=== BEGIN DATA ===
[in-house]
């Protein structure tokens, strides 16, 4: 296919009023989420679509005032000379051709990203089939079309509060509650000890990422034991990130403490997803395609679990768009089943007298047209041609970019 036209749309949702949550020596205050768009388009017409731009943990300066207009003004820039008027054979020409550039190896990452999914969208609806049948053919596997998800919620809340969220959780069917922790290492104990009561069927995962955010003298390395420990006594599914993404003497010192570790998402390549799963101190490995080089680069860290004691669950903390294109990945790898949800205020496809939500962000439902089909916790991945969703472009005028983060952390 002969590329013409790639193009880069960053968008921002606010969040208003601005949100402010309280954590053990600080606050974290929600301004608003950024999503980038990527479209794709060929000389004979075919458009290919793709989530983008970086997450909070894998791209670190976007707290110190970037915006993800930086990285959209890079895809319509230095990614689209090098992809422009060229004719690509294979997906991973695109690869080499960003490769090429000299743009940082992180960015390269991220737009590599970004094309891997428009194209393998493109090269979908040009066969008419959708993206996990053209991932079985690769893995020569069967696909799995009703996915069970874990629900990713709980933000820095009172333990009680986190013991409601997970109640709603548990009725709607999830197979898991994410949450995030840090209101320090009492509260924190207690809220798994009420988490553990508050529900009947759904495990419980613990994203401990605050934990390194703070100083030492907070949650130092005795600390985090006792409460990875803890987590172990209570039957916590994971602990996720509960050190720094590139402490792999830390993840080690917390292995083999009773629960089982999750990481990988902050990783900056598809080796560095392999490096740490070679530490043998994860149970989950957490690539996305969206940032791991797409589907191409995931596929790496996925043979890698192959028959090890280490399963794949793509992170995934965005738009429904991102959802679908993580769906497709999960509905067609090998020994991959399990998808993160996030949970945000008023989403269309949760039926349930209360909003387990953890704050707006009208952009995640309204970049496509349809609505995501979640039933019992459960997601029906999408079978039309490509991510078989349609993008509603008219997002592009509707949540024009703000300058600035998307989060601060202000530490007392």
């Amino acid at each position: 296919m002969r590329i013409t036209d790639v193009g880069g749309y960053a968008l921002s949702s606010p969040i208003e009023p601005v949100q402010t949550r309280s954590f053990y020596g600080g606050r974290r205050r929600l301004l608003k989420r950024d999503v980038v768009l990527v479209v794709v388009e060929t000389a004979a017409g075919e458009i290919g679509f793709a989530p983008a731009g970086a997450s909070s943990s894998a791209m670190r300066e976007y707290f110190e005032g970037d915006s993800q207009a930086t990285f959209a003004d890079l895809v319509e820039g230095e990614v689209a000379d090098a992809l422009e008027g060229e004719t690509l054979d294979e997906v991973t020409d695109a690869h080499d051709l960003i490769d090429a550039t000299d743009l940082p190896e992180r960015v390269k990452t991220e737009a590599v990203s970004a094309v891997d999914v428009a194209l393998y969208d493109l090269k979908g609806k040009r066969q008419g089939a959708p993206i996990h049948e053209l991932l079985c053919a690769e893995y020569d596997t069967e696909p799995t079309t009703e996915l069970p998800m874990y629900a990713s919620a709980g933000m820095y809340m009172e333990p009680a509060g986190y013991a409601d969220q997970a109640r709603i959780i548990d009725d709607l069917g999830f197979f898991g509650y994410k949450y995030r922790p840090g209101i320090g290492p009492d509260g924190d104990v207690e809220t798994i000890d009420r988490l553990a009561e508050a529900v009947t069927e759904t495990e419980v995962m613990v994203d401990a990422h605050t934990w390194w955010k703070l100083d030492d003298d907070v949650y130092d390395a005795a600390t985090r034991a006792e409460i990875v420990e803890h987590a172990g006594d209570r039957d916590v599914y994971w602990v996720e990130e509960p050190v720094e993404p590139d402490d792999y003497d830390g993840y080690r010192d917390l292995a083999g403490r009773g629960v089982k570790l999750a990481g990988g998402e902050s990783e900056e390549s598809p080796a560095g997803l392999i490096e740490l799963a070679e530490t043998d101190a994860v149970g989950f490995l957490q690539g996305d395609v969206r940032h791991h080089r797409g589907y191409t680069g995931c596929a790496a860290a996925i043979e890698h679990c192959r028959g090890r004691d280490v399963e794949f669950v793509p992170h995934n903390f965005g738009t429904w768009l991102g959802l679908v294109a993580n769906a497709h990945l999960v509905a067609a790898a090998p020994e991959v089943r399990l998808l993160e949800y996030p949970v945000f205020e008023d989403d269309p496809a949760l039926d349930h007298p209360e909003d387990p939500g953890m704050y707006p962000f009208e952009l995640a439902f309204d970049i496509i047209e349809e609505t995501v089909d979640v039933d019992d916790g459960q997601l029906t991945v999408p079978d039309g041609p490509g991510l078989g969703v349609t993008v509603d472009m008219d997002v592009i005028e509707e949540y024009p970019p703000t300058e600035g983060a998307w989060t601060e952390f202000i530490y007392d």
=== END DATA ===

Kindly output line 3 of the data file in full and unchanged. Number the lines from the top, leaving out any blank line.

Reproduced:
């Amino acid at each position: 296919m002969r590329i013409t036209d790639v193009g880069g749309y960053a968008l921002s949702s606010p969040i208003e009023p601005v949100q402010t949550r309280s954590f053990y020596g600080g606050r974290r205050r929600l301004l608003k989420r950024d999503v980038v768009l990527v479209v794709v388009e060929t000389a004979a017409g075919e458009i290919g679509f793709a989530p983008a731009g970086a997450s909070s943990s894998a791209m670190r300066e976007y707290f110190e005032g970037d915006s993800q207009a930086t990285f959209a003004d890079l895809v319509e820039g230095e990614v689209a000379d090098a992809l422009e008027g060229e004719t690509l054979d294979e997906v991973t020409d695109a690869h080499d051709l960003i490769d090429a550039t000299d743009l940082p190896e992180r960015v390269k990452t991220e737009a590599v990203s970004a094309v891997d999914v428009a194209l393998y969208d493109l090269k979908g609806k040009r066969q008419g089939a959708p993206i996990h049948e053209l991932l079985c053919a690769e893995y020569d596997t069967e696909p799995t079309t009703e996915l069970p998800m874990y629900a990713s919620a709980g933000m820095y809340m009172e333990p009680a509060g986190y013991a409601d969220q997970a109640r709603i959780i548990d009725d709607l069917g999830f197979f898991g509650y994410k949450y995030r922790p840090g209101i320090g290492p009492d509260g924190d104990v207690e809220t798994i000890d009420r988490l553990a009561e508050a529900v009947t069927e759904t495990e419980v995962m613990v994203d401990a990422h605050t934990w390194w955010k703070l100083d030492d003298d907070v949650y130092d390395a005795a600390t985090r034991a006792e409460i990875v420990e803890h987590a172990g006594d209570r039957d916590v599914y994971w602990v996720e990130e509960p050190v720094e993404p590139d402490d792999y003497d830390g993840y080690r010192d917390l292995a083999g403490r009773g629960v089982k570790l999750a990481g990988g998402e902050s990783e900056e390549s598809p080796a560095g997803l392999i490096e740490l799963a070679e530490t043998d101190a994860v149970g989950f490995l957490q690539g996305d395609v969206r940032h791991h080089r797409g589907y191409t680069g995931c596929a790496a860290a996925i043979e890698h679990c192959r028959g090890r004691d280490v399963e794949f669950v793509p992170h995934n903390f965005g738009t429904w768009l991102g959802l679908v294109a993580n769906a497709h990945l999960v509905a067609a790898a090998p020994e991959v089943r399990l998808l993160e949800y996030p949970v945000f205020e008023d989403d269309p496809a949760l039926d349930h007298p209360e909003d387990p939500g953890m704050y707006p962000f009208e952009l995640a439902f309204d970049i496509i047209e349809e609505t995501v089909d979640v039933d019992d916790g459960q997601l029906t991945v999408p079978d039309g041609p490509g991510l078989g969703v349609t993008v509603d472009m008219d997002v592009i005028e509707e949540y024009p970019p703000t300058e600035g983060a998307w989060t601060e952390f202000i530490y007392d």